This shifting is often used to ease the comprehension of registers, as we already know how to set a bit with the OR operator we can use SHIFT to say: I want to set bit 4 in a register. And we can do that like this:

Register = Register | (1 << 4)

which translates to:

Register = Register | 0001 0000   

Remember we begin at bit 0, right!

Often when coding Arduino many of the Registers have predefined names, so when we use those names we can get a line that looks like this:

PORTB = PORTB | (1 << PORTB5)

Where we use the defined names for both PORTB which is an address in our microcontroller, and PORTB5 which is the number 5.

Now what can we do with the SHIFT RIGHT operator '>>' ? Well i must admit i have not often had use for that but it's nice to know its there and how to use it.

Step 6: Bitwise Practical Uses

As I have used a few examples like this :

PORT = PORT & 0001 000

I want to show you that there are some things that can be done otherwise, the example above can also be written like this:

PORT &= 0001 0000

This makes things easier when you get to know more of what's going on, but for now I will just show you the shorthands:

AND - "PORT &= 0101 0101" = "PORT = PORT & 0101 0101"
OR  - "PORT |= 0101 0101" = "PORT = PORT | 0101 0101"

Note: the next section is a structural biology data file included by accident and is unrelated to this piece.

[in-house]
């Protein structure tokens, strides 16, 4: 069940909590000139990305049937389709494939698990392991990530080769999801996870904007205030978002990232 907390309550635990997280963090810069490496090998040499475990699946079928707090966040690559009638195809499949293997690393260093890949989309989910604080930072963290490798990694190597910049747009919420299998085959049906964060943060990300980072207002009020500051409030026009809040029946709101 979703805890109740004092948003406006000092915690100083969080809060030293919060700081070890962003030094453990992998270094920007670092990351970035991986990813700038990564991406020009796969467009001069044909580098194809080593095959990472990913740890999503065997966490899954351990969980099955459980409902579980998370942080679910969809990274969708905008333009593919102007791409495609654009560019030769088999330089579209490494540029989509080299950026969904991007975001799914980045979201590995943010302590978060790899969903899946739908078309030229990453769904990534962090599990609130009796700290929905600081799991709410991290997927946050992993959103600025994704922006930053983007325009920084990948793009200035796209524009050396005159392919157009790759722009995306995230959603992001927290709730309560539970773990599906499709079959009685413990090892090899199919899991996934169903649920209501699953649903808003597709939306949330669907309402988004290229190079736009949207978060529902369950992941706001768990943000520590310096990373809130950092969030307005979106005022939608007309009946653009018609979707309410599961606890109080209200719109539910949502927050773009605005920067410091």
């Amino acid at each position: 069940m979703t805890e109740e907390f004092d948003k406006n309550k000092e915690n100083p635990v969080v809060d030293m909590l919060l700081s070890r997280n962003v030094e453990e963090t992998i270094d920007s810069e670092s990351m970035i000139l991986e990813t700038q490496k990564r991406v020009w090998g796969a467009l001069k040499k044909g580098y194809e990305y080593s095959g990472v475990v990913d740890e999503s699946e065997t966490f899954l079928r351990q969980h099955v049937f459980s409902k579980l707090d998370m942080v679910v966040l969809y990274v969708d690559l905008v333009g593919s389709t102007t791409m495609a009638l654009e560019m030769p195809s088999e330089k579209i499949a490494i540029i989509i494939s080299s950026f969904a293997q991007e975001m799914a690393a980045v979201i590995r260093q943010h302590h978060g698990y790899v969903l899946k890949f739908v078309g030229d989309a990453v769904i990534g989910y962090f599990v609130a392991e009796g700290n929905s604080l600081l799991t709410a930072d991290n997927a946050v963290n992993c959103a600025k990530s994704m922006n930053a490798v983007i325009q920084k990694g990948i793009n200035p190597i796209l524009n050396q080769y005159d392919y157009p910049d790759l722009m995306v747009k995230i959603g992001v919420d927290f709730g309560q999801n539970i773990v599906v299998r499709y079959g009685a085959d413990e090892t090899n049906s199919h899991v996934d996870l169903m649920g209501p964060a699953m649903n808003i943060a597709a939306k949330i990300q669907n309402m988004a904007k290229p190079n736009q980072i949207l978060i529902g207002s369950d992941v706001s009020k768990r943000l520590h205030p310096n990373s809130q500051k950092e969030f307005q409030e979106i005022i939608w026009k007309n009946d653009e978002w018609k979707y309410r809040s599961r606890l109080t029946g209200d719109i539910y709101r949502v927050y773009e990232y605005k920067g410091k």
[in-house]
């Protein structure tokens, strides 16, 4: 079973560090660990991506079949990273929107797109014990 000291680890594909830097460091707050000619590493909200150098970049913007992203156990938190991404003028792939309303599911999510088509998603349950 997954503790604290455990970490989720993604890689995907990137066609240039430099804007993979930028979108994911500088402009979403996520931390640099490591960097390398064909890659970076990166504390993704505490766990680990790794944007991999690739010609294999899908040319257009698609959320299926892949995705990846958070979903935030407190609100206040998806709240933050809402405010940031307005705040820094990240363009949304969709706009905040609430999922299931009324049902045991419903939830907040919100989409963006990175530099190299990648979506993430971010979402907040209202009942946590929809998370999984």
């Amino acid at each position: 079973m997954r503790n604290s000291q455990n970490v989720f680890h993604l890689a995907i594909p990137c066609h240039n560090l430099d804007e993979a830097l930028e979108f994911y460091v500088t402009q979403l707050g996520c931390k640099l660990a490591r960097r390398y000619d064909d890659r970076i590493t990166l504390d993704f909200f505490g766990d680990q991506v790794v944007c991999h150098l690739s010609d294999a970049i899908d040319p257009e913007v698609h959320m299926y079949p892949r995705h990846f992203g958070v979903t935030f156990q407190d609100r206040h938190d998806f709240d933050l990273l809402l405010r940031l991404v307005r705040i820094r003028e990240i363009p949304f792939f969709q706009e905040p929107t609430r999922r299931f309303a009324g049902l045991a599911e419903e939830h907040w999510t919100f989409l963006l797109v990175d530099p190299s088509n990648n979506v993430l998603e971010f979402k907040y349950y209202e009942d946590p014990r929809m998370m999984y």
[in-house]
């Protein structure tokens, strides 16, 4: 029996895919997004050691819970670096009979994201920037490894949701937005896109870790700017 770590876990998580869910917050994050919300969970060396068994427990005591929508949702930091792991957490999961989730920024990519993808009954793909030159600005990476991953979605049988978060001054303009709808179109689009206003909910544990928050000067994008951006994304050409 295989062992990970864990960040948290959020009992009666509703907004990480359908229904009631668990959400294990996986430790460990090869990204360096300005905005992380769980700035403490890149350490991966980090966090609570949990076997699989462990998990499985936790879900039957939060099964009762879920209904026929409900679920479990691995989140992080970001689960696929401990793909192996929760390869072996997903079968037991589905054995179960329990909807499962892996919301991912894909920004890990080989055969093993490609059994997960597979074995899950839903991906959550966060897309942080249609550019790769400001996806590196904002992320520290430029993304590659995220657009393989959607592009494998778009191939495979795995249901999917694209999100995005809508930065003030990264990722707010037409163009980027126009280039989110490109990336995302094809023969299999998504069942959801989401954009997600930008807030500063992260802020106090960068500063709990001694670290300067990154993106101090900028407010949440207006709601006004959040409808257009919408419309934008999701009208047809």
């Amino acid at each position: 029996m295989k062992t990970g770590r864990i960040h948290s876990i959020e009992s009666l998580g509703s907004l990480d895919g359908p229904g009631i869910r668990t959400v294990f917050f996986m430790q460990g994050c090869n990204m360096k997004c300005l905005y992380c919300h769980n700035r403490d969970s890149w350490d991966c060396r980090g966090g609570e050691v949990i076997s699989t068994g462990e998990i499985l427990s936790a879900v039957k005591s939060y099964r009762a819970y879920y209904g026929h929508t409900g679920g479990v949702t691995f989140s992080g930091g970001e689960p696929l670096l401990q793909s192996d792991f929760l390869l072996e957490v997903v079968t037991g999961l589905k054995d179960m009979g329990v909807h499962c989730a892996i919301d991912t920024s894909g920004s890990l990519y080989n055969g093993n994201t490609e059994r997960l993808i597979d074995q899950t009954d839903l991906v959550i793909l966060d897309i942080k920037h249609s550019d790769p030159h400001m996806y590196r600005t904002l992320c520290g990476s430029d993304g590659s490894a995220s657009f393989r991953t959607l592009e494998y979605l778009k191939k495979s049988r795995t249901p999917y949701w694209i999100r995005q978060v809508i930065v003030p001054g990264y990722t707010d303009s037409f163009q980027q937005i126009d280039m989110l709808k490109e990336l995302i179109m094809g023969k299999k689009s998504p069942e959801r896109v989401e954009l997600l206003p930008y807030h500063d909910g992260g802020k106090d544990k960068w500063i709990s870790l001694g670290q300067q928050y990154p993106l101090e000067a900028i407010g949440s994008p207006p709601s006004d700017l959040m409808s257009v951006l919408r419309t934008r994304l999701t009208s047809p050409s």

Xor - "PORT ^= 0101 0101" = "PORT = PORT ^ 0101 0101"

A few repetitions:

Set a bit:

PORT = PORT | 0001 0000
or
PORT = PORT | (1 << 4)
or
PORT |= (1 << 4)

Clear a bit:

PORT = PORT & 1110 1111
or
PORT = PORT & ~(0001 0000) //"remember the NOT operator ?"
or
PORT = PORT & ~(1 << 4)
or
PORT &= ~(1<<4)

Flip a bit:

PORT = PORT ^ 0001 0000
or
PORT = PORT ^ (1 << 4)
or
PORT ^= (1 << 4)

So lets now go and make this more useful, sometimes we need to set more than one bit in a port or register, why not make it easily readable like this:

PORTB |= (1 << PORTB5) | (1 << PORTB3)

Here we set pin 5 and 3 at the same time, nice huh ? almost the same thing with clearing them like this:

PORTB &= ~((1 << PORTB5) | (1 << PORTB3) )

Step 7: The End

Now i hope you have a small understanding of how to play around with the bits inside a byte.

I have only talked about byte size in this instructable but if you understand how this works there are not much difference in dealing with larger variables or registers.

If things doesn't do as you suspect, write it down and check with the truth tables and you'll probably find the fault in no time.

As an exam. tell me the outcome of PORT:

PORT = ~( 0b1111 1111 << (1 | 2))